Recently I was asked by a small business with two managing partners, if I could mount a mentoring programme for the two of them – not individually but concurrently. This gave me pause for thought. Normally my mentoring had been on a strictly one-to-one basis. A key part of the process is always analyzing and evaluating the strengths and weaknesses of the client. I always focus on the strengths as this is where real opportunities lie. However, this does require frank discussions about weaknesses and areas where attention may be required. Obviously this could present issues where you are working with more than one person.

In this case, I was fairly relaxed as the two participants had a very open and collaborative relationship.The nature of their business was such that there were advantages to working with the two of them. However, I could see that this would not always be the case and rather than handling a one-to-one mentoring role, it might be the case that a mentor might find themself managing complex group dynamics. This could be very different from the more intimate relationship normally enjoyed.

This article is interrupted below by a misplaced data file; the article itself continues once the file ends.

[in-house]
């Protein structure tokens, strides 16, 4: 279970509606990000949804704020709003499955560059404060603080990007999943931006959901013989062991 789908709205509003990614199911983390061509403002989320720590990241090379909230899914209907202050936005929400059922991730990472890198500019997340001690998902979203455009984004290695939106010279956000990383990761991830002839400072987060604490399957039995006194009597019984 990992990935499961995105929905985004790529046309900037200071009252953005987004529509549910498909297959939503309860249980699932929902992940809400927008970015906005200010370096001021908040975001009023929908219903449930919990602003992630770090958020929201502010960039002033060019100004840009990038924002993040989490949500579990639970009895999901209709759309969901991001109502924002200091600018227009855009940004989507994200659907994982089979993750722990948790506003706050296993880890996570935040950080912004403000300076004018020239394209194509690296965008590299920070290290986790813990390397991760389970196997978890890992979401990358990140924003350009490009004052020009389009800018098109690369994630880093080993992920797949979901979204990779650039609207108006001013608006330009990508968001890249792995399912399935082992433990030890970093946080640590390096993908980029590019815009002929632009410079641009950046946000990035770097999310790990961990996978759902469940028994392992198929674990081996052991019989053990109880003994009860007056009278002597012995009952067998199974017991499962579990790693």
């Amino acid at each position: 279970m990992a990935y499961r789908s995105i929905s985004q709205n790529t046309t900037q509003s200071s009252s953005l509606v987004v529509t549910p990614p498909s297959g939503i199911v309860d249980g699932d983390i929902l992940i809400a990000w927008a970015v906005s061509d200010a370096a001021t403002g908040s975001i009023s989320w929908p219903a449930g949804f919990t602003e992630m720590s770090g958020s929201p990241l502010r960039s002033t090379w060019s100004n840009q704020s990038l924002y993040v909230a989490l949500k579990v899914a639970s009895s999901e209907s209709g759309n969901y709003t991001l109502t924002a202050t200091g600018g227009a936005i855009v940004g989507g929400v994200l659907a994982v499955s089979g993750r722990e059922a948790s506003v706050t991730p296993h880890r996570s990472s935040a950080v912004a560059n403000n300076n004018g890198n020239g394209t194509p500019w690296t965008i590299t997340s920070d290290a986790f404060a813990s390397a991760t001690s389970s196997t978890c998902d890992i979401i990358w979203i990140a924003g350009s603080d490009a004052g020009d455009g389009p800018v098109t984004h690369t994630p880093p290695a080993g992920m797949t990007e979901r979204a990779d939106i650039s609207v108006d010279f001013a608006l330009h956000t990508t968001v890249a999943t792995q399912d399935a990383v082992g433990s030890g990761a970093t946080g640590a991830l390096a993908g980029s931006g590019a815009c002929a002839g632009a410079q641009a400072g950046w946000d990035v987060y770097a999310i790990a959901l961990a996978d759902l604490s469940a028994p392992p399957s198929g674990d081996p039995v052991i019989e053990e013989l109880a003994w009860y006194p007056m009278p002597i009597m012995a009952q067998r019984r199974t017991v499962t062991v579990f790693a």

I then took the concept further in my mind – imagine if the group became of such a size that you were effectively mentoring a whole department or whole company? Clearly you would no longer be performing the role of mentor as currently understood. It may be business advice, even coaching – but not the personal developmental role of a mentor.

Share and Enjoy:
  • Print
  • Digg
  • StumbleUpon
  • Facebook
  • Twitter
  • Google Bookmarks
  • LinkedIn